Title:
Template Directories for Cartridges in a Multi-Tenant Platform-as-a-Service (PaaS) System
Kind Code:
A1


Abstract:
Implementations for template directories for cartridges in a multi-tenant Platform-as-a-Service (PaaS) system are disclosed. A method of the disclosure includes maintaining, by a node executed by a processing device, a cartridge library comprising cartridge packages that provide functionality for applications executed by the node for a multi-tenant Platform-as-a-Service (PaaS) system, embedding, by the node, a cartridge instance from the cartridge library in a gear of the node, providing, via the cartridge instance, a template directory to an application utilizing the cartridge instance on the node, and executing, by the node, a sample application from the template directory to demonstrate functionality of the cartridge instance to an application developer of the application.



Inventors:
Mcgrath, Michael (Schaumburg, IL, US)
Honce, Jhon (Cave Creek, AZ, US)
Application Number:
14/187764
Publication Date:
07/09/2015
Filing Date:
02/24/2014
Assignee:
Red Hat, Inc. (Raleigh, NC, US)
Primary Class:
International Classes:
G06F11/34; G06F9/54
View Patent Images:



Primary Examiner:
ST LEGER, GEOFFREY R
Attorney, Agent or Firm:
WOMBLE BOND DICKINSON (US) LLP /Red Hat, Inc. (ATTN: IP DOCKETING P.O. Box 7037, ATLANTA, GA, 30357-0037, US)
Claims:
What is claimed is:

1. A method, comprising: maintaining, by a node executed by a processing device, a cartridge library comprising cartridge packages that provide functionality for applications executed by the node for a multi-tenant Platform-as-a-Service (PaaS) system; embedding, by the node, a cartridge instance from the cartridge library in a gear of the node; providing, via the cartridge instance, a template directory to an application utilizing the cartridge instance on the node; and executing, by the node, a sample application from the template directory to demonstrate functionality of the cartridge instance to an application developer of the application.

2. The method of claim 1, wherein the cartridge instance provides functionality to execute the application on the multi-tenant PaaS system, the functionality comprising at least one of configuration templates, scripts, dependencies, or features to add to the application, and wherein the gear comprises a resource-constrained processing space of the node to execute the application.

3. The method of claim 1, wherein the template directory and the sample application are part of a cartridge package of the cartridge instance.

4. The method of claim 3, wherein the sample application is customized for the application developer.

5. The method of claim 1, further comprising: receiving a modified version of the sample application that is modified by the application developer; and executing the application based on the modified version of the sample application.

6. The method of claim 1, wherein the template directory comprises one or more default marker files comprising an empty file that is labeled as a marker to indicate to the node that the cartridge instance is to implement a particular functionality.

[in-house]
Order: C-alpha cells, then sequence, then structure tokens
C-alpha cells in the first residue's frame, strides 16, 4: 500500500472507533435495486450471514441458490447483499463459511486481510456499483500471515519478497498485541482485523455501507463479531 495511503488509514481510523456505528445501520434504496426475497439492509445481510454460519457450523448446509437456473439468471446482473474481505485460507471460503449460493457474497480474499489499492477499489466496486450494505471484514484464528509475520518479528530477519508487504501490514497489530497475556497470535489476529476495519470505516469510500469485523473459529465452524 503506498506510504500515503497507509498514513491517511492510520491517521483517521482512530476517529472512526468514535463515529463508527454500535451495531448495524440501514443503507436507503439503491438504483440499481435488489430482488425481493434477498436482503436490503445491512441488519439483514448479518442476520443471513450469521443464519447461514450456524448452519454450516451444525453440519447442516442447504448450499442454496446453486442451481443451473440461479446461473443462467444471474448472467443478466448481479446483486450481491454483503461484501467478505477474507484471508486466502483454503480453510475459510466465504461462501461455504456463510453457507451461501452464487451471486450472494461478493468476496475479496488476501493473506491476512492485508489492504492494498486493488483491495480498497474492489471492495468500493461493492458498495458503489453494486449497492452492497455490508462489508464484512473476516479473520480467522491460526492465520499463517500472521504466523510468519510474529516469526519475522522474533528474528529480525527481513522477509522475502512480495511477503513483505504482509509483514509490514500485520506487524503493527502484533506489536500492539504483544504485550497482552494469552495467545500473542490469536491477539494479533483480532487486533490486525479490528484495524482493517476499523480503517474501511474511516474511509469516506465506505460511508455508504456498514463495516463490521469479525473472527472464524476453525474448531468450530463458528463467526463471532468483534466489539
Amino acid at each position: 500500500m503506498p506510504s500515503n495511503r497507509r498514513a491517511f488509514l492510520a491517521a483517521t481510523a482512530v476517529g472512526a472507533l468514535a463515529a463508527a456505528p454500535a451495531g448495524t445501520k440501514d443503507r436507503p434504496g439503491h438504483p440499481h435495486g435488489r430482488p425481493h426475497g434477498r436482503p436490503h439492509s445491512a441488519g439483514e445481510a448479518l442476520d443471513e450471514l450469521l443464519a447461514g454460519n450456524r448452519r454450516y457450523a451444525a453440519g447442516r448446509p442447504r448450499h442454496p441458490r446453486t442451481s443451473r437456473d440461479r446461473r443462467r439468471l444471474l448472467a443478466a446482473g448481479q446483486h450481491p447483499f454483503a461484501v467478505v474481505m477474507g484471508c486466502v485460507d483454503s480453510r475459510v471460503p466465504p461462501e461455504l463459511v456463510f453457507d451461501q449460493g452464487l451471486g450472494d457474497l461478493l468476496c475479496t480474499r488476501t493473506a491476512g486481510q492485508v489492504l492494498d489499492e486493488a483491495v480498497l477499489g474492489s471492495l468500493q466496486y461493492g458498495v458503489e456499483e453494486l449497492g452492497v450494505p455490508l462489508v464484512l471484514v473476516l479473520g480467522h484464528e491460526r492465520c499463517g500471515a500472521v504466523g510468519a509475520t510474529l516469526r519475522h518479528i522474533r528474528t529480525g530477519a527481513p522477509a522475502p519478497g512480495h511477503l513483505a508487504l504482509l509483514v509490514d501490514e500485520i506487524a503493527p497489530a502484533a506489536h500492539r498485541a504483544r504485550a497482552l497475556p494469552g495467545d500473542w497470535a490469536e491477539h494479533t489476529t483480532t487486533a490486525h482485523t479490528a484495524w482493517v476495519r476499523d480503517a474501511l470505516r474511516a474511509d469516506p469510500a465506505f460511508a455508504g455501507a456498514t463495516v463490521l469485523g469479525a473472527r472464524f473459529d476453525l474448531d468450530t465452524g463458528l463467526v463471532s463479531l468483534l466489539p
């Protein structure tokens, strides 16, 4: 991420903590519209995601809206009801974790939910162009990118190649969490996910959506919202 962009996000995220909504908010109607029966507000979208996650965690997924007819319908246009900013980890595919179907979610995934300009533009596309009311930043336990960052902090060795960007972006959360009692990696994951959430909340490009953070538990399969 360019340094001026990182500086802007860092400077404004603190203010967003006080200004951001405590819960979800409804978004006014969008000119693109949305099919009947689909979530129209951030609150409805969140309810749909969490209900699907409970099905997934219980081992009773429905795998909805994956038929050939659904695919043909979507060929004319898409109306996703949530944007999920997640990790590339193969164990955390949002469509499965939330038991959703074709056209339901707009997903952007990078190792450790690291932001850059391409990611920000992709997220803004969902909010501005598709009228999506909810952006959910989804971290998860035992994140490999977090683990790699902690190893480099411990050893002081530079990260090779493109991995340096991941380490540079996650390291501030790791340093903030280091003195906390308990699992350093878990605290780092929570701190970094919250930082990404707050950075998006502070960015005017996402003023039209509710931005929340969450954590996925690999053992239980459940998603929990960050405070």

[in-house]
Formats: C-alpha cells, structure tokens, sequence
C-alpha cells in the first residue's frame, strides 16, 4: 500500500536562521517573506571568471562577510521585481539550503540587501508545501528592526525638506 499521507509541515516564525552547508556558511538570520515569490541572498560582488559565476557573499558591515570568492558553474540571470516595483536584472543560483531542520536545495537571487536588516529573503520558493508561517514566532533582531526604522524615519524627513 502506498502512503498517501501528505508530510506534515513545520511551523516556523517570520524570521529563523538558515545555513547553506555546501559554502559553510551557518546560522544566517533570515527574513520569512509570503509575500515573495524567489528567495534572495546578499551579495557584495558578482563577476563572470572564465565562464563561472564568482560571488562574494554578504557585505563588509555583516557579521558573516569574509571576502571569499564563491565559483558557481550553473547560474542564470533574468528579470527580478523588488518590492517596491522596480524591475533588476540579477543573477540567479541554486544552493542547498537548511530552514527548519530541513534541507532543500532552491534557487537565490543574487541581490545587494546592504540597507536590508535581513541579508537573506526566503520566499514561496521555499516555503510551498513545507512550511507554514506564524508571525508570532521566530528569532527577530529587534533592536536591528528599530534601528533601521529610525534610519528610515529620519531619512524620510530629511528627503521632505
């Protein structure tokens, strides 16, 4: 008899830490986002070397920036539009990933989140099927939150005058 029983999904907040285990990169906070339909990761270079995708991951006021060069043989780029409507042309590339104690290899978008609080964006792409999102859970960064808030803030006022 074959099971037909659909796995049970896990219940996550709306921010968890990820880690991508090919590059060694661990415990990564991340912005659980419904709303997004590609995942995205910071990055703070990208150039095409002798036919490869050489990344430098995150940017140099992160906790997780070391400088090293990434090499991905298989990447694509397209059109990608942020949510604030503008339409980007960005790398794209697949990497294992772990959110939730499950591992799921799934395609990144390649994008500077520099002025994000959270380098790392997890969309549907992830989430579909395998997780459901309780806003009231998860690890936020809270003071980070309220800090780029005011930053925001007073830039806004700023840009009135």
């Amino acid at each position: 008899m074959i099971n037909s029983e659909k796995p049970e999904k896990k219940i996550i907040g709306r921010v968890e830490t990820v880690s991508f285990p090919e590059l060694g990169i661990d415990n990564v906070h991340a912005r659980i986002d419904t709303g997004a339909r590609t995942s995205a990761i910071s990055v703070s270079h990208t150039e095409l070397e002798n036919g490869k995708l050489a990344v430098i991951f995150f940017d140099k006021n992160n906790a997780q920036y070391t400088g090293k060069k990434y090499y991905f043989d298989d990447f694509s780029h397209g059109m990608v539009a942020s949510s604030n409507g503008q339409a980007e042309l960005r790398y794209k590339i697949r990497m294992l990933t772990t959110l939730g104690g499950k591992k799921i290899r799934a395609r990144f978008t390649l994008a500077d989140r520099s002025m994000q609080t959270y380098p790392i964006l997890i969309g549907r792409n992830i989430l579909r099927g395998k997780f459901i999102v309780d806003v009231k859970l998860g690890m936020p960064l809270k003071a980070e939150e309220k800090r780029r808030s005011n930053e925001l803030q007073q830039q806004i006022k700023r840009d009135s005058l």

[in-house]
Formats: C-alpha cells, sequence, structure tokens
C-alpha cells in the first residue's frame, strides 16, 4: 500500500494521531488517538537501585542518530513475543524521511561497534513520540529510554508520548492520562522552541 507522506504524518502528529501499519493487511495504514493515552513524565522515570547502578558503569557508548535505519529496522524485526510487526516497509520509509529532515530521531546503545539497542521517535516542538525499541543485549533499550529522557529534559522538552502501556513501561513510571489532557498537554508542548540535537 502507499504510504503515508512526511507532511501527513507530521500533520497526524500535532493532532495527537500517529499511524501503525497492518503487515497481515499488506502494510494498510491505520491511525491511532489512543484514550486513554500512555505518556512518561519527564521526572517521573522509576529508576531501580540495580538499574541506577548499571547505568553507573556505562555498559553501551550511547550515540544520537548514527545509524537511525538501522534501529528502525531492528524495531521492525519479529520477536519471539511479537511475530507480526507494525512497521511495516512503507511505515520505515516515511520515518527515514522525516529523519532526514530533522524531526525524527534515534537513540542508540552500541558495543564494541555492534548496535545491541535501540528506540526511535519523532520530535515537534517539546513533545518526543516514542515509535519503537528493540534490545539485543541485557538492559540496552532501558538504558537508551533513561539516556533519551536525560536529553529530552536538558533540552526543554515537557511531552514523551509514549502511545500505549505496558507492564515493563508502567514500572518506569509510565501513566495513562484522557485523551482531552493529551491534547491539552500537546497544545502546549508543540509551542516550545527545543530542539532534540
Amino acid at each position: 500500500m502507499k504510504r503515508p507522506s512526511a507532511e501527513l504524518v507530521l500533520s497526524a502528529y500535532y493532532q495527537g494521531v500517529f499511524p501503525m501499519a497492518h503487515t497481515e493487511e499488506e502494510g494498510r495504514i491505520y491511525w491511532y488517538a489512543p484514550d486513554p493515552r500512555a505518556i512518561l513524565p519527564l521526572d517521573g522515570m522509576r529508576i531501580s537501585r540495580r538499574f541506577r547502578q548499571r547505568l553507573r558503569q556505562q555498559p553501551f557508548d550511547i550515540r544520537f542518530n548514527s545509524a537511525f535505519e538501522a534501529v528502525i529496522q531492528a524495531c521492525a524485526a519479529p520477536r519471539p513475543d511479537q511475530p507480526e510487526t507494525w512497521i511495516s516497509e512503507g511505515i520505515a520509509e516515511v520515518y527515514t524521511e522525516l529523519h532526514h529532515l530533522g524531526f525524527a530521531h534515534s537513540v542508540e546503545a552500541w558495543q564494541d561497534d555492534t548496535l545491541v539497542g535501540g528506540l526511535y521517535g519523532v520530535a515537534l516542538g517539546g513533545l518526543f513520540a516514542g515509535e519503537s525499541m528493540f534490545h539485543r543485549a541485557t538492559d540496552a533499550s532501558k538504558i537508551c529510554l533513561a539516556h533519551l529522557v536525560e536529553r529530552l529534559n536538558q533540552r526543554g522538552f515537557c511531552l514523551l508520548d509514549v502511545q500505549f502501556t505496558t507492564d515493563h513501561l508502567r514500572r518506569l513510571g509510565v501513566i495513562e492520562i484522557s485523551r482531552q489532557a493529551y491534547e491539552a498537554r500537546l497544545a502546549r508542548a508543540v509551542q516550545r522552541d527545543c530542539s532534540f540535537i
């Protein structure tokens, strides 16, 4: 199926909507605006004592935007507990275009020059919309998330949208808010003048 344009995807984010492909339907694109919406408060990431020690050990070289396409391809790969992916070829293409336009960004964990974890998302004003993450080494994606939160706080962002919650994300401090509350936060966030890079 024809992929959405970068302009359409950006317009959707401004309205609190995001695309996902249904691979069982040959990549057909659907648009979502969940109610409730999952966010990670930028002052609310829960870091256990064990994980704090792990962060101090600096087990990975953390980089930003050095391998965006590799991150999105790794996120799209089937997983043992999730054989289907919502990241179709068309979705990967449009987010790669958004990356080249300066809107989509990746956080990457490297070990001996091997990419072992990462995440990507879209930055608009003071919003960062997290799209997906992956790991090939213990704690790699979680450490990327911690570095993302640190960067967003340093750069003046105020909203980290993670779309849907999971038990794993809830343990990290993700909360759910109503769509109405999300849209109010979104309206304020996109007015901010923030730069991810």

7. The method of claim 6, wherein the default marker files are at least one of modified, deleted, or added to the cartridge instance.

8. The method of claim 1, wherein the template directory comprises one or more action hooks comprising functionality that intercepts at least one of function calls, events, or messages passed between components of the multi-tenant PaaS, the intercepting to allow behavior of the cartridge instance to be altered or augmented.

9. The method of claim 8, wherein the action hooks allow custom code to be added to the application utilizing the cartridge instance, the custom code to at least one of make changes or add features functionality of the cartridge instance.

10. A system, comprising: a memory; and a processing device communicably coupled to the memory; and a node executable from the memory by the processing device, the node to execute applications of a multi-tenant Platform-as-a-Service (PaaS) system and to: maintain a cartridge library comprising cartridge packages that provide functionality for applications executed by the node for a multi-tenant Platform-as-a-Service (PaaS) system; embed a cartridge instance from the cartridge library in a gear of the node; provide, via the cartridge instance, a template directory to an application utilizing the cartridge instance on the node; and execute a sample application from the template directory to demonstrate functionality of the cartridge instance to an application developer of the application.

11. The system of claim 10, wherein the cartridge instance provides functionality to execute the application on the multi-tenant PaaS system, the functionality comprising at least one of configuration templates, scripts, dependencies, or features to add to the application, and wherein the gear comprises a resource-constrained processing space of the node to execute the application.

12. The system of claim 10, wherein the template directory and the sample application are part of a cartridge package of the cartridge instance.

13. The system of claim 10, wherein the node further to: receive a modified version of the sample application that is modified by the application developer; and execute the application based on the modified version of the sample application.